Six Skills You Need to Succeed in Cybersecurity

Secret Service Agent

One reason companies can’t find the cybersecurity professionals they need is that there just aren’t many true experts. If you want to be one, here’s the kind of skills and personal traits you need.

 

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17 Responses to “Six Skills You Need to Succeed in Cybersecurity”

March 03, 2012 at 6:45 am, bob said:

Not a comment but a question. Where can I have a good training on this field?

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March 03, 2012 at 1:47 pm, John Zavgren said:

Excellent article. I agree with the author’s attitude about certification. I’ve taught courses (cryptography, Internet security, defensive coding practices, etc.) that have enabled my students to pass the CISSP examination. But, I’ve never seriously considered taking it, because it costs too much and the certification isn’t sufficient for professional competence.

I’ve seen a lot of job postings over the years that emphasize certification. I’m not sure that the potential employers really understand anything about security. One telecommunications company, who’s recruiter (a friend of mine) contacted me, merely wanted to fill a position for the lowest possible salary. The recruiter leveled with me: the executives of the company merely wanted someone to point to when the issue of security came up. “Look guys, we’re doing the best job with the best people”. I see all too much of this.

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March 03, 2012 at 3:05 pm, Thomas W Thompson said:

I have 25 + years in IT. I hve been labelized as a PM generalist. I need help to take the next step in Cybersecurity. PLEASE HELP ME.

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May 11, 2012 at 12:23 pm, Latrese said:

I would like to become marketable for employment in the wireless security sector. What type of education/certifications should I persue. I have Cisco CCNA and experience in LAN/WLAN Networking and Mobile Platforms

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December 01, 2015 at 4:38 am, John Doe The 1337 said:

Greetings,
I have just started my Cyber Security degree, and it’s no joke. It’s my first year, and I just don’t get coding, it’s frustrating me specifically coding in .bash (Perl, C, C++, Python). Is it something that I will eventually get through just making simple scripts or shall I rethink my degree choice? I understand networking and VPN’s, hardware and software (linux OS’s, MS, Apple).

Thank you sir(s) and ma’am(s),
John

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December 05, 2015 at 11:31 pm, sam said:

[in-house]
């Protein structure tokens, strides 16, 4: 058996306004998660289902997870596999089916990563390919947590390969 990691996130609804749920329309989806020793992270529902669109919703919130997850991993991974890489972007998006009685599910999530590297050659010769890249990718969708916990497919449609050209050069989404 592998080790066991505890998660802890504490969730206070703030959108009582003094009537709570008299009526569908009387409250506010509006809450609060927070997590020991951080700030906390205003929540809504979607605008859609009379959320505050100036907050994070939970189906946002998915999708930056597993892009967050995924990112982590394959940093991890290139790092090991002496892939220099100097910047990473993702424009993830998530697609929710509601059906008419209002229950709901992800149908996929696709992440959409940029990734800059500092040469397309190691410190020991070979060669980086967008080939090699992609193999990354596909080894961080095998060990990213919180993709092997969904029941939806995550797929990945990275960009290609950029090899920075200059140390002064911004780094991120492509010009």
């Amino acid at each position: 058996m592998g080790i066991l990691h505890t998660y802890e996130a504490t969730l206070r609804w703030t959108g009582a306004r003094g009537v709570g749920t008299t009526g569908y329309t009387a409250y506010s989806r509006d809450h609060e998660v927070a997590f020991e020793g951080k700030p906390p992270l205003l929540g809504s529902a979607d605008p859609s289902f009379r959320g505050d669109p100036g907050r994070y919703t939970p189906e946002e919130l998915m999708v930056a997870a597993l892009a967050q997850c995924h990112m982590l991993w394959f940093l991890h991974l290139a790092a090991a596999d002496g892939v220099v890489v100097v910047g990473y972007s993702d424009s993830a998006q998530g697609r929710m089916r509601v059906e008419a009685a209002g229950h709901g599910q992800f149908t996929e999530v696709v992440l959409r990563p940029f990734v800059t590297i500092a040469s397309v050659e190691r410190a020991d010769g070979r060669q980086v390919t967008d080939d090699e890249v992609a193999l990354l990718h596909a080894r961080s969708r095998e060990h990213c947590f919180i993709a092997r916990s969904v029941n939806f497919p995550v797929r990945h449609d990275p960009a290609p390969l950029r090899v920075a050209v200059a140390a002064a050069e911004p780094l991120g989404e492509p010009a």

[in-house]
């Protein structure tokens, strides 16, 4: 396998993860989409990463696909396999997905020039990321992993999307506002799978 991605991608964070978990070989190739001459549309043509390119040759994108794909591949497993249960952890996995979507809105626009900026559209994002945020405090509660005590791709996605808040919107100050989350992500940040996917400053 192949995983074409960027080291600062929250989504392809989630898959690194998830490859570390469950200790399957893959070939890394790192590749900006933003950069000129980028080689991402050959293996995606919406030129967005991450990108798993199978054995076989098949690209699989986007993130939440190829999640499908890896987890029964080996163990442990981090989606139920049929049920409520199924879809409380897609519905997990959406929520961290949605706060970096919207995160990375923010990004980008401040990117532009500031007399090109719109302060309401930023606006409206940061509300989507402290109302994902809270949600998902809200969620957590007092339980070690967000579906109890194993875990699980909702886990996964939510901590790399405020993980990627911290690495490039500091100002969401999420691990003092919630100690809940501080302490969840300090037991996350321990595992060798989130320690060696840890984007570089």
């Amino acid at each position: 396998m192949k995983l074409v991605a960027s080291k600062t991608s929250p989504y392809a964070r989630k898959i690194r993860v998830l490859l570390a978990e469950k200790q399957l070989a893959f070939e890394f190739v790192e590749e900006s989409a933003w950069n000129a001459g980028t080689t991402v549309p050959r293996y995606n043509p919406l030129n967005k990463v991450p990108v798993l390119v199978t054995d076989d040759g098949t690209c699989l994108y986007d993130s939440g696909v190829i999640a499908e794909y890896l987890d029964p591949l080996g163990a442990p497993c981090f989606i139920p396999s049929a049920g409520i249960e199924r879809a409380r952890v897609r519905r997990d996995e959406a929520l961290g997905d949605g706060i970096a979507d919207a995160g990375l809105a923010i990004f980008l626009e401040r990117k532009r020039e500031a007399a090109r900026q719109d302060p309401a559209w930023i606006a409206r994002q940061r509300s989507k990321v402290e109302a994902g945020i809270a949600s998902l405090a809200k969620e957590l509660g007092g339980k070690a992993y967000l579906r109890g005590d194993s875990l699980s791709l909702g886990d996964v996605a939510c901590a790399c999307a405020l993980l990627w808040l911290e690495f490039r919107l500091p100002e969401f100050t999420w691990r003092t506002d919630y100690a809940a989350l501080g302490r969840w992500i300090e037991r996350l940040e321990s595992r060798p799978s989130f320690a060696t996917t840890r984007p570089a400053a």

Many areas to cover… remember how to eat an elephant, one bite at a time!! I’m working on my Bachelor’s in Cybersecurity, and its a great challenge, my professor stresses generalism, knowledge of many things. But I wouldn’t trade it for anything, the greatest challenge in the world.

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January 06, 2016 at 5:45 am, Myra said:

John,

I just recently completed my CyberSecurity degree
and I experienced those same frustrations you are describing.

In short, it is imperative that an InfoSec (information security/cyber security) professional have the ability to *detect* and mitigate threats, risks and vulneralbilities in informational resources.

A popular technique of cyber criminals is hacking informational resources via loop holes/back doors in computer programs. Furthermore, an InfoSec professional can mitigate/respond to /eliminate *some* incidents/threats/risks via writing code.

That being said, to be an effective cybersecurity professional, understanding computer programming and the associated risks and vulnerabilities is very important. Your professors should have explained this if he/she is “any good”

Good Luck and hang in there!

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February 10, 2016 at 8:45 am, Tati said:

If anyone needs training, Cybrary.it offers a bunch of training courses for free. They have CISSP, Cisco CCNA, PMP, Ethical Hacking, CompTIA Security+, and a bunch of other stuff that might help you with advancing your career in Cyber Security.

There’s also Code academy for programming – Just depends on what you’re looking for.

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November 02, 2016 at 11:39 am, amal said:

hi guys. i am a computer science engineer from Tunisia. i’m searching for a subject for my thesis in smart cyber-security so if can anyone have an idea or can help me. we don’t have many researches in this domain in my country. thnx

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November 16, 2016 at 6:56 am, Chetan said:

I don’t know coding,can I take cyber security course?
Plz help me by giving reply…

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May 21, 2017 at 4:11 pm, harry said:

Ability to get the job done……